LEGAL UPDATES



Highlights of the Foreign Direct Investment (FDI) Policy Download as PDF

01-08-2017

Introduction

With a view to further boost the ‘ease of doing business in India’ and the ‘start-up India’ initiatives, the Department of Industrial Policy and Promotion (DIPP), Ministry of Commerce and Industry, published the Consolidated FDI Policy Circular of 2017 (the “Policy”) on August 28, 2017. The Policy, which is updated on a yearly basis, is a compendium of all significant changes in the FDI Policy over the last year. Summarized below are some of the key changes in the Policy.

Start-ups take a centre stage in the Policy

Start-ups have been specifically included in the Policy for the first time. They can raise up to 100% of their capital from Foreign Venture Capital Investors (FVCIs) and can issue equity, equity liked instruments or debt instruments against the receipt of foreign remittance. In addition, start-ups may issue convertible notes to persons resident outside India (other than citizens or entities of Pakistan or Bangladesh), in accordance with the procedure prescribed in the Policy. Also, such persons are permitted to purchase convertible notes issued by an Indian start-up for up to INR 25 lakhs or more in a single tranche. Further, non-resident Indians have been allowed to acquire convertible notes on a non-repatriation basis.

However, prior government approval is required for issue of convertible notes to non-resident by start-ups which are engaged in sectors which require government approval.

Other highlights of the Policy

  • To harmonize the definition of “Venture Capital Fund” (VCF), the Policy has amended it to include Funds which are registered as VCF under the SEBI (Venture Capital Funds) Regulations, 1996.
  • Following the abolishment of the Foreign Investment Promotion Board (FIPB) earlier this year, the Policy now captures the procedure for seeking Government approval. Additional foreign investment up to a cumulative amount of INR 5,000 crore into the same entity within an approved foreign equity percentage/or into a wholly owned subsidiary will not require fresh prior Government approval.
  • LLPs (i) having foreign investment; (ii) operating in sectors/ activities where 100% FDI is allowed through the automatic route; and (iii) where there are no FDI linked performance conditions, are permitted to convert into a company under the automatic route. Similarly, a company having foreign investment, operating in sectors/ activities where 100% FDI is allowed through automatic route and there are no FDI-linked performance conditions, is permitted to convert into a LLP under the automatic route.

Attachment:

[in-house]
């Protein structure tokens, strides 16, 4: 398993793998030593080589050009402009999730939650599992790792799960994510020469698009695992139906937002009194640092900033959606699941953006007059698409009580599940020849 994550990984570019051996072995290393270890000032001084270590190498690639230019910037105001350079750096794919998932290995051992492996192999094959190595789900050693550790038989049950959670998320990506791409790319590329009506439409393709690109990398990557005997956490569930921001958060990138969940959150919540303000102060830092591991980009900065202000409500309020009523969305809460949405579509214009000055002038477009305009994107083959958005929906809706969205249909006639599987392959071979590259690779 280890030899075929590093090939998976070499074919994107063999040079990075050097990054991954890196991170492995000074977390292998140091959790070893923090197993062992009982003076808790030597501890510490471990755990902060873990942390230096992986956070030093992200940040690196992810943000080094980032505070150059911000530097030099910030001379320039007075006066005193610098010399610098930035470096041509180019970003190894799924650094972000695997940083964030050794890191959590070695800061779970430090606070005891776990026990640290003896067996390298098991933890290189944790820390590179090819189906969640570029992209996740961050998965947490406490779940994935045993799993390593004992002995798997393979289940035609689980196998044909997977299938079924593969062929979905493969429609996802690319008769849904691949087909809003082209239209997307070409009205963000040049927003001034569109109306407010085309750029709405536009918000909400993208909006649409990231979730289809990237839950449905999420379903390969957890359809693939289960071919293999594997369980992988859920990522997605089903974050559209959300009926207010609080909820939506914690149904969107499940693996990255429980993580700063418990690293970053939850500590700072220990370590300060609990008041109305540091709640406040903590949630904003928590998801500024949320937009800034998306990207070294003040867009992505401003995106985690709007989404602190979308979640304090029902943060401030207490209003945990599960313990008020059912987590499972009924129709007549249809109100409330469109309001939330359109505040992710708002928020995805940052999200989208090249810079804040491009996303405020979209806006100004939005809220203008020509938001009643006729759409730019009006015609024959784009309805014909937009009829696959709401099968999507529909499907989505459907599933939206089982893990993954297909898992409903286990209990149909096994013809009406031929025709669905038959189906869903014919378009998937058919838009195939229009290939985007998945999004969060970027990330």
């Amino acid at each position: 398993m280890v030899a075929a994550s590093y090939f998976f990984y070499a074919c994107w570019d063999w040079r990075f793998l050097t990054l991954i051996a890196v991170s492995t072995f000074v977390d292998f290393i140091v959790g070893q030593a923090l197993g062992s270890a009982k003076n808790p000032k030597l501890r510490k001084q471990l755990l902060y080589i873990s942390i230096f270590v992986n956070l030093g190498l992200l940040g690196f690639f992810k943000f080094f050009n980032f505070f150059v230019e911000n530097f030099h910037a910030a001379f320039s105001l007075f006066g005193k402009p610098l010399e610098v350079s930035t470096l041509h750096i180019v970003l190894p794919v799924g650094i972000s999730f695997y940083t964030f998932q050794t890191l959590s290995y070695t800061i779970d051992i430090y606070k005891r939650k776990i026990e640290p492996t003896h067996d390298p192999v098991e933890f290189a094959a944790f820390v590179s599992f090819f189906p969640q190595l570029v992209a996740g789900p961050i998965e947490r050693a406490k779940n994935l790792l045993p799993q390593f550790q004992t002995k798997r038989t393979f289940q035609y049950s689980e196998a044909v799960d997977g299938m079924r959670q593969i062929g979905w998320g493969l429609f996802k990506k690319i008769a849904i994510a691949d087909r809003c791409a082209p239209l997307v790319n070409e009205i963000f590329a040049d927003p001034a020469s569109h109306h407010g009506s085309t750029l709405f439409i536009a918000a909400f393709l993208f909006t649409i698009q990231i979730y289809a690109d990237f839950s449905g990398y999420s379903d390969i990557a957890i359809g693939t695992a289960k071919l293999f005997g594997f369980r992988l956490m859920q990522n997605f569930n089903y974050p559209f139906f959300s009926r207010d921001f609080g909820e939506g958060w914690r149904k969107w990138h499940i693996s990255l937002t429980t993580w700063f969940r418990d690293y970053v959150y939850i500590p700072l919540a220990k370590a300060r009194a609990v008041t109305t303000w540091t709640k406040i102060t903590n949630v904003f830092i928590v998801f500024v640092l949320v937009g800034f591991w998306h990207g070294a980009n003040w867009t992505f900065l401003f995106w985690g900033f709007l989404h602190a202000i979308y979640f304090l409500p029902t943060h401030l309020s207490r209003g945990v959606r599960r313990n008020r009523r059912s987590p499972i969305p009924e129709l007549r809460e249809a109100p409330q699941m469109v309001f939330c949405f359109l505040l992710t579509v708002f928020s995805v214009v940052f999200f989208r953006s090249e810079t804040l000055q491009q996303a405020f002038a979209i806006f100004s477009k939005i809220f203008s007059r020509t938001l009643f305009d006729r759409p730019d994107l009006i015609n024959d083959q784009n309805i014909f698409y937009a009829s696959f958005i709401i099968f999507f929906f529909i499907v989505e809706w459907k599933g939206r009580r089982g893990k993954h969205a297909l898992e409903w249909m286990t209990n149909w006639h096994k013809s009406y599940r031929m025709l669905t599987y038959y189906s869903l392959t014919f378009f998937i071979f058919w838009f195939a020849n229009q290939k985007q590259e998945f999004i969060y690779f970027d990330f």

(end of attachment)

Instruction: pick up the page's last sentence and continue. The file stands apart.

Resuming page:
• Downstream investment by eligible Indian entities/LLPs is now required to be notified to the RBI and the Foreign Investment Facilitation Portal instead of the Secretariat of Industrial Assistance (SIA) and FIPB.
  • In the manufacturing sector, 100% FDI under the Government approval route is allowed for retail trading, including through e-commerce, in respect to food products manufactured or produced in India.
  • A wholesaler/cash and carry trader can undertake single brand and multi brand retail business subject to the applicable conditions.
  • An E-commerce entity will not permit more than 25% of the sales value on financial year basis affected through its marketplace from one vendor or their group companies.
  • For sourcing requirements of Single Brand Product Retail Trading, a Committee under the Chairmanship of Secretary, DIPP, with representatives from NITI Aayog, concerned Administrative Ministry and independent technical expert(s) on the subject will be formed. This Committee will examine the claim of applicants on the issue of the products being in nature of “state-of-art” and “cutting-edge technology” where local sourcing is not possible and provide recommendations for relaxation of sourcing requirements.
  • As regards the Pension sector, Indian Pension Funds should ensure that their ownership and control remains, at all times, in the hands of resident Indian entities as determined by Government or Pension Fund Regulatory and Development Authority.
  • A wholly owned subsidiary incorporated in India by a non-resident entity, operating in a sector where 100% foreign investment is permitted through automatic route and there are no FDI linked restrictions, can, in line with FEMA Regulations, issue equity shares, preference shares, convertible debentures or warrants to its non-resident holding entity against the pre-incorporation/ pre-operative expenses up to a limit of 5% of its capital or USD 500,000 whichever is less, subject to certain conditions.

Conclusion

The FDI flows into India have nearly doubled over the last decade to reach USD 42 billion in fiscal year 2016-17. And during the first quarter of this fiscal year, the FDI into India rose to USD 10.4 billion, which is a 37% increase over the last year. The Policy issued by the government is a yet another move to attract more FDI and the inclusions of start-ups will assist in creating more lucrative jobs and encourage innovation.

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